(1) during his or her normal sleeping hours solely because he is required to be on call during such hours; or

(2) at any other time when he or she is free to leave the place of employment.

Notwithstanding the above, this subdivision shall not be construed to require that the minimum wage be paid for meal periods and sleep times that are excluded from hours worked under the Fair Labor Standards Act of 1938, as amended, in accordance with sections 785.19 and 785.22 of 29 C.F.R. for a home care aide who works a shift of 24 hours or more.

12 N.Y.C.R.R. 142.2.1(b) (emphasis added).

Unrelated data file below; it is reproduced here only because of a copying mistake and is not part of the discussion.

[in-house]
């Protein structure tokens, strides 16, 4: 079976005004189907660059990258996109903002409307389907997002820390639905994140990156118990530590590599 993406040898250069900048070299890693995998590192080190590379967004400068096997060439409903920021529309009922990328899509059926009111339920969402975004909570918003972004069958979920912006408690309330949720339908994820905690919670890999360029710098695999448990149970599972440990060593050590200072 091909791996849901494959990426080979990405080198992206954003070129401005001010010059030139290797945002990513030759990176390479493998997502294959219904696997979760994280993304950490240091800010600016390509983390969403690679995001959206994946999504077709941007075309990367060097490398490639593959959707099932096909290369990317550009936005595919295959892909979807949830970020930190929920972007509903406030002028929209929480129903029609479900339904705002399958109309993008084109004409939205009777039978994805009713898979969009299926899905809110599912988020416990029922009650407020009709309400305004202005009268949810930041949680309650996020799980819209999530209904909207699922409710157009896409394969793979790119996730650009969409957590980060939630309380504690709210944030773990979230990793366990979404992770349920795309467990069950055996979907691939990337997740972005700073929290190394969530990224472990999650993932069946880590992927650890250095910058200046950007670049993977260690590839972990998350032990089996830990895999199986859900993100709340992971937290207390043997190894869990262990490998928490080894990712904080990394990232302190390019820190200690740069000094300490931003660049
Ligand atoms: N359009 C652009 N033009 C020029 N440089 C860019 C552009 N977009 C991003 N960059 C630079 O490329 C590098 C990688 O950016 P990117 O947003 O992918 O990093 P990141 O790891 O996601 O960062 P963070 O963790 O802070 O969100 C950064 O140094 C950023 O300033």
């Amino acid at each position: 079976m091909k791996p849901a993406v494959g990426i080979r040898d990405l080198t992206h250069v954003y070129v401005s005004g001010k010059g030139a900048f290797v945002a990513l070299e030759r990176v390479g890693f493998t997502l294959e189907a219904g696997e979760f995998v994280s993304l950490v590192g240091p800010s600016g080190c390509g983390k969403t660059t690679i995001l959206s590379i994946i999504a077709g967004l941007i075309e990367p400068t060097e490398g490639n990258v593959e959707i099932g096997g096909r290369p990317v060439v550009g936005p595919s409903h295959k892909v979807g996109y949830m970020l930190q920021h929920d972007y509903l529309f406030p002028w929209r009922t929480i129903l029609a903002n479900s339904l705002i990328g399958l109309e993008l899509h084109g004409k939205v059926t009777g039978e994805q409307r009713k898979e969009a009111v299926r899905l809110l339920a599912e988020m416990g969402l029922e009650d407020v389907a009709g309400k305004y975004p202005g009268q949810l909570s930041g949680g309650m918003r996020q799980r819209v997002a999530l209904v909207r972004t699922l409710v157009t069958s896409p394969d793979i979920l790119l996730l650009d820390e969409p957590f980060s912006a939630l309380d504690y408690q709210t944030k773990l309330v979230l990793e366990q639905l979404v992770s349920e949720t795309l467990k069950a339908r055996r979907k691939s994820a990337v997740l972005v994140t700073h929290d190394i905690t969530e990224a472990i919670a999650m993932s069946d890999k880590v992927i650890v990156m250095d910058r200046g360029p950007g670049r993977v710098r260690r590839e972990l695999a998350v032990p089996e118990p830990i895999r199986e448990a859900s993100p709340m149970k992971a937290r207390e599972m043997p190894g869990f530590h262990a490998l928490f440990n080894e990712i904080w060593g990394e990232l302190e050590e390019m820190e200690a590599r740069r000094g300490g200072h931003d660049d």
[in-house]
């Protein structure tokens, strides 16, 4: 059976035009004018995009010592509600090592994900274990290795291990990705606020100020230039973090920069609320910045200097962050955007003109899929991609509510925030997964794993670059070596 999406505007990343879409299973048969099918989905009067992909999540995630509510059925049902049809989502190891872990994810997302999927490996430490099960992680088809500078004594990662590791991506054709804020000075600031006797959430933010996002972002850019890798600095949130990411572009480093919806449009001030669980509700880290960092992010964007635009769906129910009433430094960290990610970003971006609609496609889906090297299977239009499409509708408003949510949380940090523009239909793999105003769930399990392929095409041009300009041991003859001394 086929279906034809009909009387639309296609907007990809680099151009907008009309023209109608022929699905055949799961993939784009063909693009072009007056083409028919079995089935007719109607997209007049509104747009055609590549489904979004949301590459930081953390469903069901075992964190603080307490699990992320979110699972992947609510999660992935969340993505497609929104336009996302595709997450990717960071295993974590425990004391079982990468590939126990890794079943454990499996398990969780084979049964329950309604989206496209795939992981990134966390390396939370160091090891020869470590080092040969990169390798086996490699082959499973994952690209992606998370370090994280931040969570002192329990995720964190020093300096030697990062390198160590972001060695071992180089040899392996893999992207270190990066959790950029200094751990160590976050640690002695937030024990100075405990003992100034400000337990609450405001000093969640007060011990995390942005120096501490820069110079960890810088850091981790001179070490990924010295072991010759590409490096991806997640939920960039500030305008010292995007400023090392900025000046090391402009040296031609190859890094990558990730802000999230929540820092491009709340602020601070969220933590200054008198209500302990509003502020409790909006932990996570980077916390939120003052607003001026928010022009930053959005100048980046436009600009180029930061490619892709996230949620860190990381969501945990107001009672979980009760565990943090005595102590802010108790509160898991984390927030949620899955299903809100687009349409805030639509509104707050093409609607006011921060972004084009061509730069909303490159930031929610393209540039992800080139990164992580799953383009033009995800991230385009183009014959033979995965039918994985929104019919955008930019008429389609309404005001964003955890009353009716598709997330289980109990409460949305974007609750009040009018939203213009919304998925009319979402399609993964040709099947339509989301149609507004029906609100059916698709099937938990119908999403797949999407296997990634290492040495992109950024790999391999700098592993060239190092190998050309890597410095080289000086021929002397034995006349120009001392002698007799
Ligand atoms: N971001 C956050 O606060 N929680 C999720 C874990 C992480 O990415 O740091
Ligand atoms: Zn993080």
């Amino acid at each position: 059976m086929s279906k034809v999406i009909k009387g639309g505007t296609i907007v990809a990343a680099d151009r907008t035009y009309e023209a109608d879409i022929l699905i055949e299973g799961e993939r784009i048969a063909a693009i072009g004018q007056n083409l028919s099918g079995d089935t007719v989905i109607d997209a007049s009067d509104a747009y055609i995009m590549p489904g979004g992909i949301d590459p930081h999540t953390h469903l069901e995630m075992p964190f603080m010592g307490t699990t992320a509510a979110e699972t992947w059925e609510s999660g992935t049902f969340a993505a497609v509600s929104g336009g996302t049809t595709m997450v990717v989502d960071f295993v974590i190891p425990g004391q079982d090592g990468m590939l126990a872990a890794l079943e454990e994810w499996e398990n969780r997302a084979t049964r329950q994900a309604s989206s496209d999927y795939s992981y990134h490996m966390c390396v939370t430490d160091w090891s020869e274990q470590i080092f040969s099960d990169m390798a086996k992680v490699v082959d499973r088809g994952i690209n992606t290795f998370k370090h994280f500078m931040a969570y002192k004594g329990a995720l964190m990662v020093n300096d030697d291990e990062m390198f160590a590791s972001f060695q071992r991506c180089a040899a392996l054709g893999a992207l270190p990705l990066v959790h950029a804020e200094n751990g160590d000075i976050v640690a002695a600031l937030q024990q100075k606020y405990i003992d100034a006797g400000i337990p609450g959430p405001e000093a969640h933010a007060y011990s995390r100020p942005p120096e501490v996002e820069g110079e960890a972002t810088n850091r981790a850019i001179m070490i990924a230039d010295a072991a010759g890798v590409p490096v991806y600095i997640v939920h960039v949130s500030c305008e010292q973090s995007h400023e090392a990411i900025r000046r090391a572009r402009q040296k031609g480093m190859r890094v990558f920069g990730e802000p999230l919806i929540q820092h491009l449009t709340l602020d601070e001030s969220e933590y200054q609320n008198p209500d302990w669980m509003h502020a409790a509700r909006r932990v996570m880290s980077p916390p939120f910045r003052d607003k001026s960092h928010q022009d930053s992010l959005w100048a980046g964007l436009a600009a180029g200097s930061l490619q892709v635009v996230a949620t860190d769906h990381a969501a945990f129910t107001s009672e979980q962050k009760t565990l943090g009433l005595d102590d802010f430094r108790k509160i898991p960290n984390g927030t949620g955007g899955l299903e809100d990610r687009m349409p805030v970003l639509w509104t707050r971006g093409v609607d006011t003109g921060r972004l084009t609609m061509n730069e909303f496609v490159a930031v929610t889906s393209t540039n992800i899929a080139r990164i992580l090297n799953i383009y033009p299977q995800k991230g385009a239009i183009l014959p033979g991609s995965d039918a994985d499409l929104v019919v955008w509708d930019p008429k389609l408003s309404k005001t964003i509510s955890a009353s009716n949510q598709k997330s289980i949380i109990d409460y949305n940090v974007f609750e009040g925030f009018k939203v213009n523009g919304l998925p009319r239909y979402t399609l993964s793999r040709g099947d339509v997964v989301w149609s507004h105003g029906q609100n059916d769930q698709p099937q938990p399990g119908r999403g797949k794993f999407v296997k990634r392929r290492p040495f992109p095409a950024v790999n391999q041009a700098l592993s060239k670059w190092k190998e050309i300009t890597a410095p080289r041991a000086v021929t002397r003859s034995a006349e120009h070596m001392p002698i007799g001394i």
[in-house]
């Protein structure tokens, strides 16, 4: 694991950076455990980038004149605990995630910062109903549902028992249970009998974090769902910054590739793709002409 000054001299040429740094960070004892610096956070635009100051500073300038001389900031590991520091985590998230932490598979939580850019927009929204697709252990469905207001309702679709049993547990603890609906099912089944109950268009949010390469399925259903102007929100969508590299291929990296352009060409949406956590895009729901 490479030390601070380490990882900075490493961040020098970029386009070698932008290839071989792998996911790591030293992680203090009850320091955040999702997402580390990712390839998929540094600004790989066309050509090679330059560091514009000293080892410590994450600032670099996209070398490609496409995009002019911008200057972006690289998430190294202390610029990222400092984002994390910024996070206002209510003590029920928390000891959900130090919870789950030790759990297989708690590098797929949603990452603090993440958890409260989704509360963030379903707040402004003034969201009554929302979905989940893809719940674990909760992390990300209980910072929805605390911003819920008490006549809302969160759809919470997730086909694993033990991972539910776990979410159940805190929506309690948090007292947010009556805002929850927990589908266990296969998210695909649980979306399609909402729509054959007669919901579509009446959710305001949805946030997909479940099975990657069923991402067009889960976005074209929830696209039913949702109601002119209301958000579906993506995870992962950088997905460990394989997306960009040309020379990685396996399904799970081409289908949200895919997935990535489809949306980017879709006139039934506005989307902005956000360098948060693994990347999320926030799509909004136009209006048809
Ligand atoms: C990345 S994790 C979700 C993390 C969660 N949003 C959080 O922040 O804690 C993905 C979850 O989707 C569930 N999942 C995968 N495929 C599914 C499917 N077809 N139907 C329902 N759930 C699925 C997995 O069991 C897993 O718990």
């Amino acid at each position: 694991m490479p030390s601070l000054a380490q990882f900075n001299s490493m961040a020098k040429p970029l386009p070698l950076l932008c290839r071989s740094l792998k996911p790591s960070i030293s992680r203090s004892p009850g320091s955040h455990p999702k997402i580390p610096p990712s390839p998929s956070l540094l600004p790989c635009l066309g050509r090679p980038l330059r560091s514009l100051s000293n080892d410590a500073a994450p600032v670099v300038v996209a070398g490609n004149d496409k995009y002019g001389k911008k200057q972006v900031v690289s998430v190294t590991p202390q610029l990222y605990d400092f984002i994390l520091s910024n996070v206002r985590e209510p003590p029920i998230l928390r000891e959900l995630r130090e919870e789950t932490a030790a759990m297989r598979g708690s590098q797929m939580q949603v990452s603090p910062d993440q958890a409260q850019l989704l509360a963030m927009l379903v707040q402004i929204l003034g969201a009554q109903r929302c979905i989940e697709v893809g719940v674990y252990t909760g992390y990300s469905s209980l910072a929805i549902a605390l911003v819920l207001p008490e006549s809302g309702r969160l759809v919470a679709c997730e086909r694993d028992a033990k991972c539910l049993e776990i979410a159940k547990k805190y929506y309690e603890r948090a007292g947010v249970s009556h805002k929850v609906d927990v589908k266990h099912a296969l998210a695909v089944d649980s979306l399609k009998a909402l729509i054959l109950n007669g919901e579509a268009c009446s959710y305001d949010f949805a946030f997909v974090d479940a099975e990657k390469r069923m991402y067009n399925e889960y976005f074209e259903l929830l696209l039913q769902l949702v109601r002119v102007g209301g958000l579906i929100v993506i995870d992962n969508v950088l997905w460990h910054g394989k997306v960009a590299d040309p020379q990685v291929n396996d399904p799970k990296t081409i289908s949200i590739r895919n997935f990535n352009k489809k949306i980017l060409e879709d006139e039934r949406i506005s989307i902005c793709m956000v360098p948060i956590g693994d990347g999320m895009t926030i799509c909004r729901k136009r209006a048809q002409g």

The amendment, and the specific reference to federal regulations governing the FLSA, confirms the NYDOL policy that employers of home health care aides do not need to pay their employees for every hour of their 24-hour shift.  Rather, meal and break periods not otherwise compensated under the FLSA do not have to be paid.  The federal regulations, which are incorporated into the Amended Wage Order, state that an employer does not have to compensate an employee during “bona fide” break periods, which include meal periods where the employee is completely relieved of their duties and the normal 8-hour sleeping period.  These “bona fide” breaks comport with the 13-hour compensation practices of employers within the home health care industry prior to the decisions of Andryeyeva, Moreno, and Tokhtaman.  As such, the Amended Wage Order seemingly contradicts Andryeyeva, Moreno, and Tokhtaman, and reinforces the 13-hour wage rule.